When I split with my husband, I played with the anonymous internet dating websites. It wasn’t that I was attracted to one status of man over another, however I managed to have the more interesting conversations with ‘unhappily married men.’
Most of the men had been in their relationships, marriages, for fifteen plus years, but even though they were unhappy, they would prefer to have intimate conversation with a stranger than tell their fears and passions to their wives. But they wouldn’t dare leave their wives, they wanted the unhappiness to continue, because they were too gutless to start a new life with shared custody of the kids, alimony, child support and a chance to find true happiness.
As I go through the turmoil of financial separation, child custody and the constant uneasiness of the whole situation, you can understand why it’s hard for them to leave. Being the main bread-winner of a family is the worst position to be in in a family separation, and most of these men are in this position. The Family Court in Australia does not acknowledge that the other partner has a university degree, has the ability to make a decent income but doesn’t because they want to persecute their former partner by making them pay for everything for the term of their children’s childhood, and the Family Court expects that every each person in the relationship must live the same lifestyle they were accustomed to in the marriage. How is that actually ever possible?
So these men feel trapped in their marriages, trapped in an unhappiness of nagging, lost sexual appetites, routine and nothing to look forward to. So they get lost in their work, their kid’s sporting activities while the conversations they have with their wives are monotonous and argumentative.
In Australia, the statistics are 60% of all marriages are broken up because the wife chooses to leave, with most wives knowing that they will be significantly worse off financially, 35% of all marriages are broken up as a joint decision, and only 5% of marriage failures are men leaving their marriages. I’m sure the statistics are similar in other westernised countries, however their seems to be harsher penalties for men who don’t live up to their family responsibilities, including jail in the United States and the United Kingdom.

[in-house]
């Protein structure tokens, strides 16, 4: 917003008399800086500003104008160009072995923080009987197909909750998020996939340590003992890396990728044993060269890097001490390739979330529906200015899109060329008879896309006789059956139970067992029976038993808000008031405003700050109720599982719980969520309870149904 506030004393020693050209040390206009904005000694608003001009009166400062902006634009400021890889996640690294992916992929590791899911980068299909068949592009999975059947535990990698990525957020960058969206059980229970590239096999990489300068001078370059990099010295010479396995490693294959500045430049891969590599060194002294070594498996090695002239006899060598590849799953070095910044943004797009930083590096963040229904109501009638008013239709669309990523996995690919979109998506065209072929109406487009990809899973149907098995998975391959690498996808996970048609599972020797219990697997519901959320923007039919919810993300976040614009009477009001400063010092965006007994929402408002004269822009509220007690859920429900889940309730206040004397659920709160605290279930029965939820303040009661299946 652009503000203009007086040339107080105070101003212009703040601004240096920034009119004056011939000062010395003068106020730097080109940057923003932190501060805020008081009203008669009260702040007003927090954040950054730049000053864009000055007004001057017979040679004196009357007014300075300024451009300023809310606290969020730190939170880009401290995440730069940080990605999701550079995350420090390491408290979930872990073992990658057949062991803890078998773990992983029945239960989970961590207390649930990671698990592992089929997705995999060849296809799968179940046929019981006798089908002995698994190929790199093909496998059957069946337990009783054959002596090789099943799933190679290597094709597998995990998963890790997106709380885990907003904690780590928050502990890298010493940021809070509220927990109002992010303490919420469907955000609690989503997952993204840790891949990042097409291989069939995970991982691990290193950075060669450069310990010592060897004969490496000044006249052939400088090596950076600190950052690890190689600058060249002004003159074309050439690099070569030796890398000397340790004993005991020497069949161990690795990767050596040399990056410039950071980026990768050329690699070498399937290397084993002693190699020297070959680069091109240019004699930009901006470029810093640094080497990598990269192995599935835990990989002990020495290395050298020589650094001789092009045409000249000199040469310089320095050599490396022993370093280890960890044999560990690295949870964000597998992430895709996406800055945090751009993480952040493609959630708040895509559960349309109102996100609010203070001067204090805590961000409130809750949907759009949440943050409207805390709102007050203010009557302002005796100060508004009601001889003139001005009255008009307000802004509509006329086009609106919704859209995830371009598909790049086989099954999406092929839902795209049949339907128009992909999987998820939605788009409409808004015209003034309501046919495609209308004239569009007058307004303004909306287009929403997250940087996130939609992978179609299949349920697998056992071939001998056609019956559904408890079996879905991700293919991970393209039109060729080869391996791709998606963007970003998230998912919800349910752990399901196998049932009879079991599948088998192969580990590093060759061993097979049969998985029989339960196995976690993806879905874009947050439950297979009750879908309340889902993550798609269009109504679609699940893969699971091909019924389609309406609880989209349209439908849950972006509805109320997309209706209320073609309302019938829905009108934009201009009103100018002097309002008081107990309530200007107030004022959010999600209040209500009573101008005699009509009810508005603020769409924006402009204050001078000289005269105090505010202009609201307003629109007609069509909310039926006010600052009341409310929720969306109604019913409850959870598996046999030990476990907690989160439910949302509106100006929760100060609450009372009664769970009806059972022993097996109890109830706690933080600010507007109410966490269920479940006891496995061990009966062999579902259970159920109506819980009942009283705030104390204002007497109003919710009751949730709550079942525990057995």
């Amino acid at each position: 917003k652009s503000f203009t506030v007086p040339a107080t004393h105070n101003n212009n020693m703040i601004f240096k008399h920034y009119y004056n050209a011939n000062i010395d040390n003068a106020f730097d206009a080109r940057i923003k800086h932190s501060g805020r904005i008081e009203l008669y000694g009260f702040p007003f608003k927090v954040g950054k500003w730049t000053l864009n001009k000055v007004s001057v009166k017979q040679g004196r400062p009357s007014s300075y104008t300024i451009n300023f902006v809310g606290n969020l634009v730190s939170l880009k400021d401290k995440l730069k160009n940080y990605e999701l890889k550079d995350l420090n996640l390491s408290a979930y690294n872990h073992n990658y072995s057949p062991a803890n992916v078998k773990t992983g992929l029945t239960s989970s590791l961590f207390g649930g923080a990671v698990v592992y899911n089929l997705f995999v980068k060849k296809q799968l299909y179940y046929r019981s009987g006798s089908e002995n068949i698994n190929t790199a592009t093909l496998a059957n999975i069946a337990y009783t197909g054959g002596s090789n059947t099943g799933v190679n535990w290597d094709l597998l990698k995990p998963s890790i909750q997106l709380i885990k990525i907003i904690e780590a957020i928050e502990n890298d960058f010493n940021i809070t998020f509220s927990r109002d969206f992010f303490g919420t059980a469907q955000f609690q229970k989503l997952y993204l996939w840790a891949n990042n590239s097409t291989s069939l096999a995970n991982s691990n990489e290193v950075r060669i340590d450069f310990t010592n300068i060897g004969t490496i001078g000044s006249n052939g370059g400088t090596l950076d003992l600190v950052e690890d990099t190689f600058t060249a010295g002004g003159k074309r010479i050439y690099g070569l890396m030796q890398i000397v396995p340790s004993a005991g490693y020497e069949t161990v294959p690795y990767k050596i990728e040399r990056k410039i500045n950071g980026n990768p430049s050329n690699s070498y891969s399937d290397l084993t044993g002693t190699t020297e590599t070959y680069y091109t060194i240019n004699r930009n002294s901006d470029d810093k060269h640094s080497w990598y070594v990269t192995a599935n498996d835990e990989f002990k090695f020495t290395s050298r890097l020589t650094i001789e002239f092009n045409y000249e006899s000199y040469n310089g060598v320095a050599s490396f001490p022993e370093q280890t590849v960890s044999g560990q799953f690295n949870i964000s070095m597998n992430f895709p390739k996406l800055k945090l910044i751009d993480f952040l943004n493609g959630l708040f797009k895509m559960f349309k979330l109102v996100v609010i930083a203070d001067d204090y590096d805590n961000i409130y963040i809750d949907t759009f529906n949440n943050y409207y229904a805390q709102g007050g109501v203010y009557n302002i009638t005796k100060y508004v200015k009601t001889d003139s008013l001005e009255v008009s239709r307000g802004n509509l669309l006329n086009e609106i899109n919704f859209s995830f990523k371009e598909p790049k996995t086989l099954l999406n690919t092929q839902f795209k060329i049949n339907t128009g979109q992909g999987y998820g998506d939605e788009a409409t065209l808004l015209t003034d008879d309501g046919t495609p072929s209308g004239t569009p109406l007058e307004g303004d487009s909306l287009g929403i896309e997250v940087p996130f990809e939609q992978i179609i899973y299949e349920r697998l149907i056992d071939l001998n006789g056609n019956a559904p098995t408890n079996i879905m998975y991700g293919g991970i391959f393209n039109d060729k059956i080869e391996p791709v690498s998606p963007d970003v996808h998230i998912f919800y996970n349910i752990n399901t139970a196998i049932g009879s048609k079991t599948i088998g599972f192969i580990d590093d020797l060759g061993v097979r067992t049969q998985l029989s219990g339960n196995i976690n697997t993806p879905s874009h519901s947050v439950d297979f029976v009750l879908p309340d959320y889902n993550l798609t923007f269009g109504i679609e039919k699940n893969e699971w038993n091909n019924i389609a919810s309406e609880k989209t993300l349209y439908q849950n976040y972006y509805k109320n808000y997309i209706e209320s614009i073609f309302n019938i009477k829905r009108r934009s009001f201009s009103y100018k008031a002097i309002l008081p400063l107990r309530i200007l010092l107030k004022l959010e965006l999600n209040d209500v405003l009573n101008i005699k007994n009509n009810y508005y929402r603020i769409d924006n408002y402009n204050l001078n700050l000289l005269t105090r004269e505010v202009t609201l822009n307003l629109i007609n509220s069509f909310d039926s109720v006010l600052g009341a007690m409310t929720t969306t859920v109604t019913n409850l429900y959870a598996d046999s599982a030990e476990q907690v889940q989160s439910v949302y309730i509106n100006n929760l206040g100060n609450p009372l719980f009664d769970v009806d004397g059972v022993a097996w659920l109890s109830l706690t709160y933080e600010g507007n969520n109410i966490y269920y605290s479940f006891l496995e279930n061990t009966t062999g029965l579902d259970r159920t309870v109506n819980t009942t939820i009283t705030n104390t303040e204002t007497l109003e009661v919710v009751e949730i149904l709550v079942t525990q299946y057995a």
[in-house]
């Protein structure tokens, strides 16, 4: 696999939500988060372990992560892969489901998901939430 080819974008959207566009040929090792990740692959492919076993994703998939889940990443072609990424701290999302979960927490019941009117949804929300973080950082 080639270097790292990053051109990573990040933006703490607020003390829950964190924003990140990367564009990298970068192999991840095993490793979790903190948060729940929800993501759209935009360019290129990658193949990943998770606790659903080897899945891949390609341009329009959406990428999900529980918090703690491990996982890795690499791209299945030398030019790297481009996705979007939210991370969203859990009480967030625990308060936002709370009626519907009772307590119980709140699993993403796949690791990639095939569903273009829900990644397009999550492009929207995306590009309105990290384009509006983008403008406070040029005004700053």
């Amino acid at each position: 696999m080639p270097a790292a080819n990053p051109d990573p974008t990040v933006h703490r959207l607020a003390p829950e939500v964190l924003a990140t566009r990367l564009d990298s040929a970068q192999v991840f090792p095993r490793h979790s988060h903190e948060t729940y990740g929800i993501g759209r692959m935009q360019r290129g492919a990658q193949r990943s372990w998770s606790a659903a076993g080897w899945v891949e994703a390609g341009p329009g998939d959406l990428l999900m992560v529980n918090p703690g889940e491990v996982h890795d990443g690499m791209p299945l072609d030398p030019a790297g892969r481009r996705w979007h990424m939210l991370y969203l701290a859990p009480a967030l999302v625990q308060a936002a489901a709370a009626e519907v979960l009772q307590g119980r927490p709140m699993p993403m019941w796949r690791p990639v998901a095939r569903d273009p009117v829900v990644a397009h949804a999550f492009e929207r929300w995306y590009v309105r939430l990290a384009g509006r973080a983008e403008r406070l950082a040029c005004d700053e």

Beyond Blue, Australia’s main charity for depression, states that one of the symptoms of depression is living in a long-term abusive or uncaring relationship. So you can understand why these men stay in their demoralising marriages, become depressed and start to cheat to make themselves feel desirable again. They choose between going down the spiralling vortex into a deeper depression, or find a new happy place to ensure they don’t become depressed. I’m not saying that I agree with what they do, I just can understand how they get there… because I was the main breadwinner in my marriage, I was treated with no respect and I was constantly demoralised, and some how I thought that the Family Court would commend me for being the financially responsible one and for being the parent who stuck by my children when their father didn’t want to spend time with them or contact them. But they don’t.
So behind all the walls of illusion, there are probably many unhappy marriages between your friends and family, most that go unspoken. But if you really care about your friend or family member and notice a change in their behaviour, change in their attitude or change in how they interact with their partner, be the best friend you can be, and just ask them how things are going, show that you care. Because talking about it is the first step to future happiness.